Over a period of several decades, the U.S. Army Corps of Engineers encased the Los Angeles River in concrete to protect the region against the kind of flooding that had surprised and damaged the city in the 1930s — but also, crucially, to withstand the rare but even more torrential floods that were known to sweep across the basin every generation or so. The Army Corps did its job too well, and its top thinkers and planners now acknowledge that flood protection need not mean covering over every bit of natural riverbed.
The point is that the Army Corps has never limited itself to the quickest, easiest and cheapest solution, but has most often focused on the best, given the state of knowledge at the time.
The task facing the engineers now is how best to revitalize an 11-mile stretch of the river known as the Glendale Narrows, and to focus on the desired outcomes: a widened channel and increased wildlife habitat, to be sure, but also better access to the river for Angelenos, in keeping with the project’s status as a top priority under the Urban Waters Federal Partnership and the America’s Great Outdoors program.
There are several alternatives being considered. An outpouring of support for the comprehensive revitalization plan known as Alternative 20 — support from Angelenos, from elected officials and from environmentalists and recreation advocates — got the attention of Army Corps leaders, who had been leaning toward a minimalist approach known as Alternative 13.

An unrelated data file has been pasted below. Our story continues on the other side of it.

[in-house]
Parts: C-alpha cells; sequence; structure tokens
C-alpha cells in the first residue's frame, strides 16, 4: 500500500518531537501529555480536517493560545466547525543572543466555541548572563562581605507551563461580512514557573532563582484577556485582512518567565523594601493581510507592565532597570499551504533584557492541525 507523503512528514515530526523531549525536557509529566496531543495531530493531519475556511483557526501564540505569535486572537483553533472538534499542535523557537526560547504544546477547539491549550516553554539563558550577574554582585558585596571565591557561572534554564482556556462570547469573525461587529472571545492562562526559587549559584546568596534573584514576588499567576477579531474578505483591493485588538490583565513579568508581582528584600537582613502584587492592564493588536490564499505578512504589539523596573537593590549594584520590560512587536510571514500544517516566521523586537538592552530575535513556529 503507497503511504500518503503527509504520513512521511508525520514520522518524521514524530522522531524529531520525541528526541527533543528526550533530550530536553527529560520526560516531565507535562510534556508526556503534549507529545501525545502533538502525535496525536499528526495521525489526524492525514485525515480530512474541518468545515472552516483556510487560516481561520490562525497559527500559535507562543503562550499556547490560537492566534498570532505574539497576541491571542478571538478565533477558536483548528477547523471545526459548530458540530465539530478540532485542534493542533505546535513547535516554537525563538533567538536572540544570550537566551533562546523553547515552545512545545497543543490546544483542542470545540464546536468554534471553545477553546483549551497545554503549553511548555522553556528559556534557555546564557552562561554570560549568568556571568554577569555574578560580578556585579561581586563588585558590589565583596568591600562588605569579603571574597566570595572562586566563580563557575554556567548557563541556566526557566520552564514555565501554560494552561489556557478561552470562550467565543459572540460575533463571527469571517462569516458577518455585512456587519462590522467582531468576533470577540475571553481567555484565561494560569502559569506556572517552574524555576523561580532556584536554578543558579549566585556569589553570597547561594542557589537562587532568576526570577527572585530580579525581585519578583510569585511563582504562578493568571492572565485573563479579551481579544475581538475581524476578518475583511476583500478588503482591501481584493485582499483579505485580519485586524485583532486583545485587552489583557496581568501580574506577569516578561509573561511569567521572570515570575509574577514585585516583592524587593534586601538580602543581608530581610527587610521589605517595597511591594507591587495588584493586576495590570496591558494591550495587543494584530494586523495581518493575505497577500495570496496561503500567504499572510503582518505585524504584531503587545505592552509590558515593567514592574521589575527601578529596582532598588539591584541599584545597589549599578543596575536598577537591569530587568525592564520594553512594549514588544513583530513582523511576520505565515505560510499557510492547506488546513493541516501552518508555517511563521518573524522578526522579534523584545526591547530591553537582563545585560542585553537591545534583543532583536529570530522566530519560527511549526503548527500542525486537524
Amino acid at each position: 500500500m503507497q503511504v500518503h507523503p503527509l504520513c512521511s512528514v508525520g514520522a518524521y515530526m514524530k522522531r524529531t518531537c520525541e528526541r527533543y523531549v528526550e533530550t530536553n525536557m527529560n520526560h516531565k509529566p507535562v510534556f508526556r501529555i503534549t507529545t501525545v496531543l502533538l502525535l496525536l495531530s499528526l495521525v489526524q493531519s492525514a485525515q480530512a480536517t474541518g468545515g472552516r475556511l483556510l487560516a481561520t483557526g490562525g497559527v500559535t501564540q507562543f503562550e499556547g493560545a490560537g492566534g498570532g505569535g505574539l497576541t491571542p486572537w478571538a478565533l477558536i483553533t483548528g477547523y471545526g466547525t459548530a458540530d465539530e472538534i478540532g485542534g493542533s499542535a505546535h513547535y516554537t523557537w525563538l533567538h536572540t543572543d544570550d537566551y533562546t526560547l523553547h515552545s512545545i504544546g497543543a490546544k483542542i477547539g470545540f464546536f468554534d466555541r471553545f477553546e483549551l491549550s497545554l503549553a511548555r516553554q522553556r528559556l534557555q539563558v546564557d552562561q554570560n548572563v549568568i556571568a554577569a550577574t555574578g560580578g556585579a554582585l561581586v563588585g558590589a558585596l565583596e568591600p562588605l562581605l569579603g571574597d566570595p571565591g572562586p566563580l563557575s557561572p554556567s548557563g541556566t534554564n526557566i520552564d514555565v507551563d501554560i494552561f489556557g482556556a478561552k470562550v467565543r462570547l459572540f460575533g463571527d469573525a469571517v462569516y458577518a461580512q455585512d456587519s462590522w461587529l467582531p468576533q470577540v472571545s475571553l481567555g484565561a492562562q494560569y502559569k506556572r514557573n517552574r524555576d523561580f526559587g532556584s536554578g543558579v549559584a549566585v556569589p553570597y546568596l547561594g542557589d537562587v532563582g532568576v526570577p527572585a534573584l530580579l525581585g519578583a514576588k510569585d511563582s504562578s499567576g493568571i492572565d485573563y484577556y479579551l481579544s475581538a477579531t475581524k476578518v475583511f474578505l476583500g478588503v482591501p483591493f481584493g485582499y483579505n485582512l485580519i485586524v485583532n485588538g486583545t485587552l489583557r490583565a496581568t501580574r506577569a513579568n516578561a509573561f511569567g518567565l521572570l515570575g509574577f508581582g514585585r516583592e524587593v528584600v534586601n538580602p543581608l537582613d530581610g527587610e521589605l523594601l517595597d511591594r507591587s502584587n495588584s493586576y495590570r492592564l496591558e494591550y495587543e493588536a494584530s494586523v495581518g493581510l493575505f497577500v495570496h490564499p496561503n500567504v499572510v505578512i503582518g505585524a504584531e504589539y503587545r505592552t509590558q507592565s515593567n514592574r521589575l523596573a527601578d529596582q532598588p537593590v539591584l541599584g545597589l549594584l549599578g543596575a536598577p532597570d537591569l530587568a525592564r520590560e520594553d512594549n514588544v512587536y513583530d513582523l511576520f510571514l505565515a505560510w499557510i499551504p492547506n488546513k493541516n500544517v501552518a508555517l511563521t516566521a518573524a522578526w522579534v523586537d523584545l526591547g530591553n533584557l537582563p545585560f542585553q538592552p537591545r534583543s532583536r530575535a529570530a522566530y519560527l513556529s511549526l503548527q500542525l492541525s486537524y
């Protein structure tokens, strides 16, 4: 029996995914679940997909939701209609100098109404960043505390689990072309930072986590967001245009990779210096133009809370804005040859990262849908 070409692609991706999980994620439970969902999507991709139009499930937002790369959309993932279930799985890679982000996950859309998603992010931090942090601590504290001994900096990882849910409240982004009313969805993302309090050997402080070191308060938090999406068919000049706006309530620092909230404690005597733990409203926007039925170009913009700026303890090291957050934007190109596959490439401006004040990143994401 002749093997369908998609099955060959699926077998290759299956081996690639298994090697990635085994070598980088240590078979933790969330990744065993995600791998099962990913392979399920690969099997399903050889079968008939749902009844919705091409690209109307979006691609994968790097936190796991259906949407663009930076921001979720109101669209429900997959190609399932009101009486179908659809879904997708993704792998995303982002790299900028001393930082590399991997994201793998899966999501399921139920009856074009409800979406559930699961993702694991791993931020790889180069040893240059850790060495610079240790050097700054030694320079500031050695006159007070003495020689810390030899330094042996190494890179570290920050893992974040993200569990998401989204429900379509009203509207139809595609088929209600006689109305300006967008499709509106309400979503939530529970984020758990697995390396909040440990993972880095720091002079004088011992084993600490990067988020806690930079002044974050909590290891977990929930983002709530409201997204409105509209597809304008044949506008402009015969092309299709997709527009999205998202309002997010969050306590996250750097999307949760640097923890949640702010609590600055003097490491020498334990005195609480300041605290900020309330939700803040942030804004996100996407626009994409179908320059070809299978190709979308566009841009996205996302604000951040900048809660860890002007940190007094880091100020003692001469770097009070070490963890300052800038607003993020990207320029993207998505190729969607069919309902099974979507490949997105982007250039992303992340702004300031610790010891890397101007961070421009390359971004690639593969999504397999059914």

The more comprehensive plan would physically link the waterway with the adjacent neighborhoods, which is the purpose of federal involvement. It would include terracing instead of barriers to connect the restored river to the adjacent communities. It would embrace the still-undeveloped Los Angeles State Historic Park, incorporate an old rail yard in Lincoln Heights and connect with the Verdugo Wash near Glendale.
Alternative 13 is cheap, as such projects go, and it would allow the engineers to tell themselves that, yes, they restored some of the ecosystem that was lost when they began pouring concrete in the first half of the 20th century. But that approach would represent a short-term vision unbefitting the Army Corps’ legacy of projects planned at least as much for future generations as for the present. It would keep the river separated from its urban context even as it removes some concrete.
Alternative 20 would be an investment in the future of both the river and the city, which of course are intimately linked. It would be more in keeping with the Army Corps’ mission to build things to last.